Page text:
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I could use an experts take on my keiki

This is a discussion on I could use an experts take on my keiki within the Phalaenopsis ('moth orchid') Information forums, part of the Frequently Asked Questions category; About a year ago my phal got left in the rain, and despite my efforts ...

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    Cool I could use an experts take on my keiki

    About a year ago my phal got left in the rain, and despite my efforts airing the plant out, it got crown rot. I didn't give up on because I'm beyond dedicated to learning the fine dance of orchid growing. I bought some time release orchid food, and much to my surprise, the rotted mother plant birthed a new keiki. We've since moved, and now my orchids are all happily catching a sweet view of the harbor sitting in east facing windows. I'm not sure if its the amazing all day eastern light, or the new fertilizer I got, but my orchids are going nuts. The old rotted phal, is down to its last two dying leaves, but the keiki is taking off. There are new aerial roots coming out everywhere, and new leaves sprouting out of the middle. My question is this: How soon can a newborn keiki spike?

    Maybe I'm obsessing over it too hard, but it looks like there might be a new spike coming out. It just seems to soon for this to be happening on such a new keiki..the keiki IS rather large, and the third leaf is sprouting out now

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    It is not unusual for keikis to bloom when they are still attached to the mother plant and can be quite a bit smaller when compared to the mother plant. The general guidelines for removal is when the keiki's roots start getting about 3 inches long. If they are actively growing that is a great time for the keiki to go out on its own. Do you have any photos?

    Susan

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    Quote Originally Posted by orchidlady View Post
    It is not unusual for keikis to bloom when they are still attached to the mother plant and can be quite a bit smaller when compared to the mother plant. The general guidelines for removal is when the keiki's roots start getting about 3 inches long. If they are actively growing that is a great time for the keiki to go out on its own. Do you have any photos?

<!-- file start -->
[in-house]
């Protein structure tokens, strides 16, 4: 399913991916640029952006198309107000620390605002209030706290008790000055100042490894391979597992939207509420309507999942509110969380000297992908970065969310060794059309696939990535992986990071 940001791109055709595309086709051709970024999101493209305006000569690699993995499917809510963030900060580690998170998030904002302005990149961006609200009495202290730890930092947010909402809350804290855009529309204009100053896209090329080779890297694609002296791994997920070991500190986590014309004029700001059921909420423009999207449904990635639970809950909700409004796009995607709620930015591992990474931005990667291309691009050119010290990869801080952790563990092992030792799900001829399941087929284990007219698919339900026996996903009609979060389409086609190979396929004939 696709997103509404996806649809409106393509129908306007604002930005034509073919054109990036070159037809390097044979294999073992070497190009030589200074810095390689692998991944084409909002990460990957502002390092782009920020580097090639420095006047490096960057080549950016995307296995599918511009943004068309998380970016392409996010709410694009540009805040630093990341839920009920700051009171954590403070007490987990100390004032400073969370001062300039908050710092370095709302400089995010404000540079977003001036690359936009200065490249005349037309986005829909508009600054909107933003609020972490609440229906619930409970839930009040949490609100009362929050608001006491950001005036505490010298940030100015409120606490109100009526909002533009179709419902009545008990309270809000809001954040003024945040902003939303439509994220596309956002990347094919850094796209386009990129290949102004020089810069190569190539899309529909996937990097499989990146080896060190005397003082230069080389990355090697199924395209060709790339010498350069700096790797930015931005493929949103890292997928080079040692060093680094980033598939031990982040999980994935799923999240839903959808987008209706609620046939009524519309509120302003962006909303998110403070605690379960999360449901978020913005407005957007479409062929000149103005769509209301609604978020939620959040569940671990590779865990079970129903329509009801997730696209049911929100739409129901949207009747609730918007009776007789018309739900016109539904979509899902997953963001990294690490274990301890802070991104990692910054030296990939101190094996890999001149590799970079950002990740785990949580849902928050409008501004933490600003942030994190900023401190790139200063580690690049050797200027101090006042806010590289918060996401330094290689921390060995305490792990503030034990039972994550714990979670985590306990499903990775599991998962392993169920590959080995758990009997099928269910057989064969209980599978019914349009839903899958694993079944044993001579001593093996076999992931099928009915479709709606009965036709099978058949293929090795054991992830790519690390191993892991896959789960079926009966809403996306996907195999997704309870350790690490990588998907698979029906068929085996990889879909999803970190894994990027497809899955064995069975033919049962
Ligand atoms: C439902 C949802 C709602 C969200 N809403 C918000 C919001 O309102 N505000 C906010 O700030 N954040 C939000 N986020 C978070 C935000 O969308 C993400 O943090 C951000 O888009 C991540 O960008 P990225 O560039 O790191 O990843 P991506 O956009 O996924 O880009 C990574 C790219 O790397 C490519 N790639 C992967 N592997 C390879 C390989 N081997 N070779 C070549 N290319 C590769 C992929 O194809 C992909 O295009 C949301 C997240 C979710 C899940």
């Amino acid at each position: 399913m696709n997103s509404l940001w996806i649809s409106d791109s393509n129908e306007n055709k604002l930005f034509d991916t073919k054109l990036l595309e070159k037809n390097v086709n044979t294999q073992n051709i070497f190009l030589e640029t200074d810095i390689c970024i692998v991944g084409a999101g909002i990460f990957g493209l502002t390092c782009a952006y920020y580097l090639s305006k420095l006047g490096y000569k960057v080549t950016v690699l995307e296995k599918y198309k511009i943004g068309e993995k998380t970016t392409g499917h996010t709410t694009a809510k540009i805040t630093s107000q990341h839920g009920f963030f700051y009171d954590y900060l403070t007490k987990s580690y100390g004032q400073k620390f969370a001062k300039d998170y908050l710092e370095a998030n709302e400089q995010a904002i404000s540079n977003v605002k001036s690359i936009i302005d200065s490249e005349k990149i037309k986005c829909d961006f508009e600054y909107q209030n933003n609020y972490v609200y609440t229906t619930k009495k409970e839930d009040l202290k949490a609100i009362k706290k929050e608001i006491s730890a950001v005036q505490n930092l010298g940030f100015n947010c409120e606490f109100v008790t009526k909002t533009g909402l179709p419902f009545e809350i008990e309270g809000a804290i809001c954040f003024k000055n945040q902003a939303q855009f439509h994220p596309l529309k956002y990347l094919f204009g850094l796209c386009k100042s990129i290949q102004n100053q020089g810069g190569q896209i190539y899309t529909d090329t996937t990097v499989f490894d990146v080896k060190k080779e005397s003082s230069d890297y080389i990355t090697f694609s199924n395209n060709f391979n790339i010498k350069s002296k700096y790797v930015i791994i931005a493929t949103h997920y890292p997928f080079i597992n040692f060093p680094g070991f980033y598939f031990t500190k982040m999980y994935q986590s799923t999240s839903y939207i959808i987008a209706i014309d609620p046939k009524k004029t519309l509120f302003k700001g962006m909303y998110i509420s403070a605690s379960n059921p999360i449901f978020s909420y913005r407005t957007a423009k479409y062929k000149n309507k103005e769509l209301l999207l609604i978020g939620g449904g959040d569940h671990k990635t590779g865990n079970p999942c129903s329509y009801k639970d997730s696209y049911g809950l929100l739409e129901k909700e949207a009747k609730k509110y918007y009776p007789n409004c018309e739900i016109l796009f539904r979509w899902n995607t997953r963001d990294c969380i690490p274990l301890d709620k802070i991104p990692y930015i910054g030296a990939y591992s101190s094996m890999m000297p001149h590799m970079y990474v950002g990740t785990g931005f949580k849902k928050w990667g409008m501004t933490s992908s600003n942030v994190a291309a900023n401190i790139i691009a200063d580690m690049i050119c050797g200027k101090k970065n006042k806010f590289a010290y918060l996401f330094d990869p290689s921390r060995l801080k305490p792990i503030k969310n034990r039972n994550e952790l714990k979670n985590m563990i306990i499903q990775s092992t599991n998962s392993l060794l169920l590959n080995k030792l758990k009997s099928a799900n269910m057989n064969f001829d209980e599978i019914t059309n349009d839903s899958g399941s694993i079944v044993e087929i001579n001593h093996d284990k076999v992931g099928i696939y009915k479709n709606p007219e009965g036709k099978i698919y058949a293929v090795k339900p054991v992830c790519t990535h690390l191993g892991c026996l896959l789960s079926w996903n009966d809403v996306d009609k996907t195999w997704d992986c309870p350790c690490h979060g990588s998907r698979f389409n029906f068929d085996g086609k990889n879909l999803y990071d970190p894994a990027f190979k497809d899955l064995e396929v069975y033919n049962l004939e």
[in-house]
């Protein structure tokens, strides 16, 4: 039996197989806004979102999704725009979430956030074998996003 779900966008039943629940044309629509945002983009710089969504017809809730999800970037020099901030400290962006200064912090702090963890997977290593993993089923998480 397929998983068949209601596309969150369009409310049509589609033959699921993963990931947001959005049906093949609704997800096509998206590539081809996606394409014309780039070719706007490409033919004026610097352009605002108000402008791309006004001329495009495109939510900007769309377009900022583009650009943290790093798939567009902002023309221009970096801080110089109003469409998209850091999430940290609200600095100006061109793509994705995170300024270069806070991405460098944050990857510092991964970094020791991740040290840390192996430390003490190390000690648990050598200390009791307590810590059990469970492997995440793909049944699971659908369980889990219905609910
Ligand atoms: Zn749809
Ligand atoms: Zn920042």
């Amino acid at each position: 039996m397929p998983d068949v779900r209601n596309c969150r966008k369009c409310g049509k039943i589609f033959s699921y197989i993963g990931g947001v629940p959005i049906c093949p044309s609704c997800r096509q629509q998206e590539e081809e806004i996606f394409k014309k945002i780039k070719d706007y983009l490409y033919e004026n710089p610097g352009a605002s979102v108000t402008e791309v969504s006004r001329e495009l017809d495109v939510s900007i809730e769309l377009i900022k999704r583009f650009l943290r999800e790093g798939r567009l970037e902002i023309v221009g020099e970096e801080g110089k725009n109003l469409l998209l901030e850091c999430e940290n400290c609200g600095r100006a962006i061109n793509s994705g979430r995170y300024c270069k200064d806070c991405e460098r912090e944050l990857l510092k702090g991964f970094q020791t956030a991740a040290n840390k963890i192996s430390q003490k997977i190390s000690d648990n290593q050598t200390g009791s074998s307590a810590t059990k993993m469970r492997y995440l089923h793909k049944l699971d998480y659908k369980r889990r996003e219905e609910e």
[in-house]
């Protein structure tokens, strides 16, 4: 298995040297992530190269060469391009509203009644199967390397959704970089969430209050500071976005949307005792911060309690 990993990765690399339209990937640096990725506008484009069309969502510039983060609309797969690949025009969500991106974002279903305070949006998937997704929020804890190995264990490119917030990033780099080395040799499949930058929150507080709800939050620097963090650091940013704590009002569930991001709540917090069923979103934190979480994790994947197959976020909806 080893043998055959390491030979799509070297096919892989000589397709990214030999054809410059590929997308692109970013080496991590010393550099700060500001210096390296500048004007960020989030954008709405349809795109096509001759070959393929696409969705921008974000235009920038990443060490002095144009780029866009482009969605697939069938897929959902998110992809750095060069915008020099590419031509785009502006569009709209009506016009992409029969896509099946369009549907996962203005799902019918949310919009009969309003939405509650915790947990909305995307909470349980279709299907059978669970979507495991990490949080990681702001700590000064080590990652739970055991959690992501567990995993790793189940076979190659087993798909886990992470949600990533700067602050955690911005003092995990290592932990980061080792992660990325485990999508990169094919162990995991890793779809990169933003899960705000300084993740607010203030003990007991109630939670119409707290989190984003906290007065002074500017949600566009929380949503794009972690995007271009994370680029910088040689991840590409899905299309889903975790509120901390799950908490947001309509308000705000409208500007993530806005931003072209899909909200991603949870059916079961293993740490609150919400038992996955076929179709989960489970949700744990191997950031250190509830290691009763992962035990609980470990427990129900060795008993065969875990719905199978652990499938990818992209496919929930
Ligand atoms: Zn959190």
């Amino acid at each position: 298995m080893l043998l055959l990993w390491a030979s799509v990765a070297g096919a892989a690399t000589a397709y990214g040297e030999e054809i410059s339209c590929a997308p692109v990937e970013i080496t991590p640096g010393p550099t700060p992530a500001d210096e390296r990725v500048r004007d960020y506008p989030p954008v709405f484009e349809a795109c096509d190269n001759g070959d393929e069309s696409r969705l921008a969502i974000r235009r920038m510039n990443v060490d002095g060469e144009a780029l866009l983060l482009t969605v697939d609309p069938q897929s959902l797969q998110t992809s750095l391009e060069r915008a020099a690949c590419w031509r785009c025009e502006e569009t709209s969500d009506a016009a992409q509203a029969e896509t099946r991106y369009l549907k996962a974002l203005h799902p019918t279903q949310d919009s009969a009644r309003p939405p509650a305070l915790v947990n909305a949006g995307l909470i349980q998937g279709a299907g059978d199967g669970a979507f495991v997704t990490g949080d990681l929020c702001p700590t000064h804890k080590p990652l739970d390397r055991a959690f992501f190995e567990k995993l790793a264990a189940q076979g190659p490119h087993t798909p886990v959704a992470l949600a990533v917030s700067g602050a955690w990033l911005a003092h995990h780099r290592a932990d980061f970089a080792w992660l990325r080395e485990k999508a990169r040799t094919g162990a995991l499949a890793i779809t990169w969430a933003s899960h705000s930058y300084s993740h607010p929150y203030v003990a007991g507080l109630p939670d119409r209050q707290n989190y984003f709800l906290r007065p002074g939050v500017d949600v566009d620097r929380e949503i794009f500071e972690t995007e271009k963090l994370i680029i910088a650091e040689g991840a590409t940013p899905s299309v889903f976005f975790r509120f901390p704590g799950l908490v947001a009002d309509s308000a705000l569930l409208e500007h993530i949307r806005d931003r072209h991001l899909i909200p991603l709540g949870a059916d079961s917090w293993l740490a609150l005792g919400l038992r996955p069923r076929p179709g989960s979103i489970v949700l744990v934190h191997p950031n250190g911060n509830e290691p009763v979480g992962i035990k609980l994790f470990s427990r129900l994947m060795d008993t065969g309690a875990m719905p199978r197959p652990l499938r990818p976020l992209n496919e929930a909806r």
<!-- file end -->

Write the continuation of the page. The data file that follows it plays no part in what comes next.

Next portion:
Susan
    I agree!

    Cheers,
    BD

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    Desiree,

    The mother plant will most likely die if the keiki is allowed to bloom while still attached. this could also be fatal for the keiki. As mentioned, if the keiki's roots are longer than 3 inches you should cut it off and repot it. Repotting in a pot in a plastic bag after watering you should leave it alone for a month+. The humidity in tha bag will sustain the plant. The mother plant should also be repotted in the same manner hoping to save it also.

    Dan

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    hmmm...I'm going to photograph this poor phal right now...the mother is pretty much dead...or so it would seem. I think that the keiki is the sole survivor

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    Here she is....I'm waiting for the arrival of my re-potting bark so that I can attempt repotting for my first time. Obviously the mother plant has died from the crown rot...the keiki is doing well, and all I see is roots..no spike.
    When I repot, should I cut away the dead mother??? I'm so very new to all this...I want to save this phal...How do I go about re-potting!?
    Attached Images Attached Images     

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    Check out these phal repotting instructions: RVO Orchid Care - repotting a Phal

    Cheers,

    BD

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    i wouldnt give up on the "mother", phals can be amazing, just get rid off the dead leaves and cover the roots with some moss, they will come back to live.
    my thoughts...

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    I'm confused a little because I thought that those roots were supposed to be exposed. I thought those were aerial roots? correct me if I'm wrong because I'm only a novice grower. Any extra advice is warmly welcomed.

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    Ok I forgot to add this in my above post...I just feel like I'm stumbling here for the right thing to do....should I keep the rotted crown mother and the basal keiki together when I repot??? I feel so lost!

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